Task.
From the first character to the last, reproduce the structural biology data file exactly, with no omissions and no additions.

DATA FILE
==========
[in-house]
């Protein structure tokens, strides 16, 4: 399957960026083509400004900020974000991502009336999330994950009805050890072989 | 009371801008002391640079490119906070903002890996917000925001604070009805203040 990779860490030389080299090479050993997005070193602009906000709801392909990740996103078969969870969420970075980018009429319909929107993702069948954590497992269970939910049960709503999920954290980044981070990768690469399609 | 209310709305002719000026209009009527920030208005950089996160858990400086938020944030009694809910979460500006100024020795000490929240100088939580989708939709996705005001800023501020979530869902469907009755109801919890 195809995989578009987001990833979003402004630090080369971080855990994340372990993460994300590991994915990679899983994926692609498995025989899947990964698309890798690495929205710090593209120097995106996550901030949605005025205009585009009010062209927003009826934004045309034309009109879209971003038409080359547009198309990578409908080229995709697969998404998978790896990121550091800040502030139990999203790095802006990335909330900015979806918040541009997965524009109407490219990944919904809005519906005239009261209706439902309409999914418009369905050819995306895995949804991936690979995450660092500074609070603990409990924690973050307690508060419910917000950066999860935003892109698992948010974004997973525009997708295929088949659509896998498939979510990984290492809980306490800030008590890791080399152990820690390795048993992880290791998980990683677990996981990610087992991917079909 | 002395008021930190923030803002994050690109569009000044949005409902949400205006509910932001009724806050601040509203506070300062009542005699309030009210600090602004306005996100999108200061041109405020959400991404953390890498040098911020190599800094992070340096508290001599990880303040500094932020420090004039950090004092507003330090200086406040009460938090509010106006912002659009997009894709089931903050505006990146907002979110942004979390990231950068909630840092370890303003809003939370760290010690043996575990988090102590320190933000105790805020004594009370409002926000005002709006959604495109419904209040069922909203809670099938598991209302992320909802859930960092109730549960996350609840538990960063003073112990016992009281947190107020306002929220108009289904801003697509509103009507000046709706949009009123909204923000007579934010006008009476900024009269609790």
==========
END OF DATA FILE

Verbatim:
[in-house]
């Protein structure tokens, strides 16, 4: 399957960026083509400004900020974000991502009336999330994950009805050890072989 | 009371801008002391640079490119906070903002890996917000925001604070009805203040 990779860490030389080299090479050993997005070193602009906000709801392909990740996103078969969870969420970075980018009429319909929107993702069948954590497992269970939910049960709503999920954290980044981070990768690469399609 | 209310709305002719000026209009009527920030208005950089996160858990400086938020944030009694809910979460500006100024020795000490929240100088939580989708939709996705005001800023501020979530869902469907009755109801919890 195809995989578009987001990833979003402004630090080369971080855990994340372990993460994300590991994915990679899983994926692609498995025989899947990964698309890798690495929205710090593209120097995106996550901030949605005025205009585009009010062209927003009826934004045309034309009109879209971003038409080359547009198309990578409908080229995709697969998404998978790896990121550091800040502030139990999203790095802006990335909330900015979806918040541009997965524009109407490219990944919904809005519906005239009261209706439902309409999914418009369905050819995306895995949804991936690979995450660092500074609070603990409990924690973050307690508060419910917000950066999860935003892109698992948010974004997973525009997708295929088949659509896998498939979510990984290492809980306490800030008590890791080399152990820690390795048993992880290791998980990683677990996981990610087992991917079909 | 002395008021930190923030803002994050690109569009000044949005409902949400205006509910932001009724806050601040509203506070300062009542005699309030009210600090602004306005996100999108200061041109405020959400991404953390890498040098911020190599800094992070340096508290001599990880303040500094932020420090004039950090004092507003330090200086406040009460938090509010106006912002659009997009894709089931903050505006990146907002979110942004979390990231950068909630840092370890303003809003939370760290010690043996575990988090102590320190933000105790805020004594009370409002926000005002709006959604495109419904209040069922909203809670099938598991209302992320909802859930960092109730549960996350609840538990960063003073112990016992009281947190107020306002929220108009289904801003697509509103009507000046709706949009009123909204923000007579934010006008009476900024009269609790």